9:31 am Oct. 11, 20121
As F. Scott Fitzgerald put it, "Let me tell you about the very rich. They are different from you and me."
The New York Yankees, the baseball embodiment of this truth, proved it again Wednesday night, beating the Baltimore Orioles, 3-2 to take a 2-1 lead in their best-of-five American League Division Series.
And they did it thanks to Raul Ibanez, the man who gives them the luxury of benching erstwhile All-Universe third baseman Alex Rodriguez with the game on the line.
Ibanez hit a pair of home runs off the bench, once in the ninth inning to tie the game after pinch-hitting for Rodriguez, the other in the 12th inning to win the game.
Every part of this victory, taken in the long view, speaks to Yankee abundance.
Let's start with Ibanez, part of the longstanding tradition of grizzled veterans who manage to contribute their last bit of greatness toward a winning Yankee cause. The reason this happens to the Yankees, far more than other teams, is not because the Yankees have discovered some magic formula that allows them to determine which 40-year-old outfielders can still play, and which cannot. It is because the Yankees, knowing reliance on those veterans, collect a bunch of them.
As it stands today, Raul Ibanez is a hero. Andruw Jones is not on the postseason roster. But the Yankees signed both of them this past winter, hoping to piece together bench production. In the case of Jones, a strong first half helped the Yankees run out to a large lead in the American League East; don't forget, it was ultimately that edge which produced home field advantage for the Yankees in Wednesday's game, along with the rest of the series.
But Jones faltered, while Ibanez ended the year on a hot streak. The Yankees even had veteran Ibanez insurance, trading for Ichiro Suzuki in late July while Ibanez slumped for much of the summer.
Last winter, Brian Cashman, the Yankees' general manager, didn't make his roster with Ibanez heroics as the plan. It was simply one of the outcomes produced by buying in bulk for what he wanted, which was veteran outfield offensive production; it just as easily could have been Jones hitting that home run in the eighth against a lefty reliever, from the vantage point of last winter.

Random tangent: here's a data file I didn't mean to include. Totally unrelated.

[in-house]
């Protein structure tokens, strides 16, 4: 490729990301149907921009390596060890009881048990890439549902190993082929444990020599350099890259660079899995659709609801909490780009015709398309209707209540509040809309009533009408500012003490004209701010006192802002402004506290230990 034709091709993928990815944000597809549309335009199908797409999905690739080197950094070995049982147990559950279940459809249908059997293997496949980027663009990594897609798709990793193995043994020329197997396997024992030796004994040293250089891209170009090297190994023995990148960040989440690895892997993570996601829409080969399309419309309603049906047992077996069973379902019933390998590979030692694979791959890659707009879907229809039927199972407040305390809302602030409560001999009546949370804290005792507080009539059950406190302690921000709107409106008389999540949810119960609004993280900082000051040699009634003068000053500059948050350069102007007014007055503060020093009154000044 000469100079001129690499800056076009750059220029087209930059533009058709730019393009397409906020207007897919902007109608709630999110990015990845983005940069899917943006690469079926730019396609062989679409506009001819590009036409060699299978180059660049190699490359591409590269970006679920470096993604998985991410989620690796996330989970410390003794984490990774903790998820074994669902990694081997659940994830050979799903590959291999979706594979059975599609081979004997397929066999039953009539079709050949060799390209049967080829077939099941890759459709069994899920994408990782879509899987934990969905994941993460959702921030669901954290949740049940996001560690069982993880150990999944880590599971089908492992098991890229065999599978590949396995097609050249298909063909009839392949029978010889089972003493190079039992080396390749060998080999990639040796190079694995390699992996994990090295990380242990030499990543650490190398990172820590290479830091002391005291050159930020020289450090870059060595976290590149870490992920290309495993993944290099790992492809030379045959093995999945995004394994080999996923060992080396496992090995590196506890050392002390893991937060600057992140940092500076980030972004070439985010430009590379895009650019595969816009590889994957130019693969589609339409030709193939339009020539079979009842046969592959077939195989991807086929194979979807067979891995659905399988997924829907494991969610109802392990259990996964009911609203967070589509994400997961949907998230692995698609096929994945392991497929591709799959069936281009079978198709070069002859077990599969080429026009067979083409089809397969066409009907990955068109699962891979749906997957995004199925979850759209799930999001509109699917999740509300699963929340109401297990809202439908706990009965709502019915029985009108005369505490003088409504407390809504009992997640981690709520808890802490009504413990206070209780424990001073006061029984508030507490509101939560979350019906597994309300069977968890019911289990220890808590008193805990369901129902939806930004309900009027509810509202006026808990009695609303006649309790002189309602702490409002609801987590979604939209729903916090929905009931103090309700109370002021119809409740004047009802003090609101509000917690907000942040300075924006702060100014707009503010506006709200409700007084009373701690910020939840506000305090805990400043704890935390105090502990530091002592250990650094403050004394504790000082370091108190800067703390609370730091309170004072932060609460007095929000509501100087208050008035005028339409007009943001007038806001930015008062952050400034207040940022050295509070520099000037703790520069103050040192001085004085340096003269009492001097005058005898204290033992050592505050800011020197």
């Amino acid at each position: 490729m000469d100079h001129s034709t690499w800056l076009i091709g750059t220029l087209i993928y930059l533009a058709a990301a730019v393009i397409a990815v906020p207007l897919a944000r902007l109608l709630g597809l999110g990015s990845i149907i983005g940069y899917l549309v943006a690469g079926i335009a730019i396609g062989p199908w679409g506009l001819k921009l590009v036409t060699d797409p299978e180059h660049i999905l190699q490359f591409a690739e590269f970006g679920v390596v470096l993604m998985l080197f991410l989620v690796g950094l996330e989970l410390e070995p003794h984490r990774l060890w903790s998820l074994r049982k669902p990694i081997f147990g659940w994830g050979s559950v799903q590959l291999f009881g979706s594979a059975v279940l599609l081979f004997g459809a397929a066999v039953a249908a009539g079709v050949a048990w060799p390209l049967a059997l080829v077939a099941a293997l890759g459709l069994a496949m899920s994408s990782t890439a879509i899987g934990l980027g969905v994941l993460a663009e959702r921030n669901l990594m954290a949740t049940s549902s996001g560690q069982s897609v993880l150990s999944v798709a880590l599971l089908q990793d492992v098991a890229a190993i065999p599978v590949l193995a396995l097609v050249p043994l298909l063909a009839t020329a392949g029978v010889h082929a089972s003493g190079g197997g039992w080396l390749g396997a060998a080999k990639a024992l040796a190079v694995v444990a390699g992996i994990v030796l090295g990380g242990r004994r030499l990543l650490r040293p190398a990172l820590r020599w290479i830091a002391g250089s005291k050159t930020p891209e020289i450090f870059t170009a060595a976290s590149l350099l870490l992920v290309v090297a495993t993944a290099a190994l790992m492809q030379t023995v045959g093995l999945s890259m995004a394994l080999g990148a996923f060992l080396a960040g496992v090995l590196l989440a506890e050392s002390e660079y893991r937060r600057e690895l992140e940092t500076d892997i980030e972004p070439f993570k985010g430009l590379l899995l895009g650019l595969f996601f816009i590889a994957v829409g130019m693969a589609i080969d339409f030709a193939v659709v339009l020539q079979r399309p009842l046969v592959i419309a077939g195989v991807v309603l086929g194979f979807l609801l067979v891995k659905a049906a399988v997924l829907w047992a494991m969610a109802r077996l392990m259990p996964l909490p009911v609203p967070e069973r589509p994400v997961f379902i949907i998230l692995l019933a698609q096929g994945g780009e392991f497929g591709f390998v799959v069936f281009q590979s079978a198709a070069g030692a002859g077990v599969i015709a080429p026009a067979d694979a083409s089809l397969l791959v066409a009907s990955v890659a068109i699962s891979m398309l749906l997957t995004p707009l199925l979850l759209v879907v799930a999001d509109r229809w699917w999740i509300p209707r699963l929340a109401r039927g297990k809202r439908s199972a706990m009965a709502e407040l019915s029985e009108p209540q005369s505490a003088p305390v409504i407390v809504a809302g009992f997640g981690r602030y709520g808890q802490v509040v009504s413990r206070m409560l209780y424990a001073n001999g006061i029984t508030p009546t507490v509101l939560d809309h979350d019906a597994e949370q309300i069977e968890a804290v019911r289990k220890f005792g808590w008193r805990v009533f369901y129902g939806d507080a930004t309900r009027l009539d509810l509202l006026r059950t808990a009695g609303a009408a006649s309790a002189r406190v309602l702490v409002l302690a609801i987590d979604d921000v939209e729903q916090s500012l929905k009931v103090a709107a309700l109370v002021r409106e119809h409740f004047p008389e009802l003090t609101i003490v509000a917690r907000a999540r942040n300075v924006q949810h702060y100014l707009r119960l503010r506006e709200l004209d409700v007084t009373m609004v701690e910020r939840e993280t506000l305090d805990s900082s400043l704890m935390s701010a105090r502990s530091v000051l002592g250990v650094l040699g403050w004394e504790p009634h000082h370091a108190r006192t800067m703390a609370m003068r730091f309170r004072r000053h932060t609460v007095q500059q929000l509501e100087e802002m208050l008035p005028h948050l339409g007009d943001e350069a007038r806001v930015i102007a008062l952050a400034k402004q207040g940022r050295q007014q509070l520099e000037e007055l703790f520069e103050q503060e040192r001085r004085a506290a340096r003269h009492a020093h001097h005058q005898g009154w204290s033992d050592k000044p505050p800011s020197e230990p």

This is how the Yankees manage to win so often. Every team would like to stock up like this; few have the resources to do so.
It was no different in the starting rotation. The Yankees acquired Hiroki Kuroda, the Game 3 starter who kept them close enough for Ibanez to shine, the same week they traded for Michael Pineda, who last spring was expected to start Game 2 of any eventual playoff series. It is very New York Yankees that they acquired both; just as much so that while Pineda didn't work out, they also had room for an Andy Pettitte to come pitch in his place, and produce a very impressive Game 2 of his own.
It wasn't that the Kuroda acquisition was brilliant, and the Pineda trade idiotic. One reinforced the other, and in an game with as much year-to-year uncertainty as baseball, the Yankees simply hedged their bets enough.
But again: few teams could afford to trade a player like Jesus Montero, knowing they had more catching prospects, the ability to replace him via free agency if necessary, and at the same time, pay Kuroda.
That they could do all this without worrying about the massive amount of money they are paying Alex Rodriguez, whose slump has barely slowed the Yankee push toward a championship, is simply further evidence of this abundance. Contracts far smaller than Rodriguez's, by definition (his is the richest in the sport), have felled other teams' efforts to improve the roster. Not the Yankees.
So the Ibanez home run was a seminal moment for an organization that has had so many of them. But it wasn't an aberration.
The rich are different than you and me. They have better pinch-hitters.
Elsewhere in New York sports:
Chris Smith, J.R. Smith's brother, ended his long-shot bid to make the Knicks due to a knee injury.
The team opens its preseason schedule Thursday night in Washington.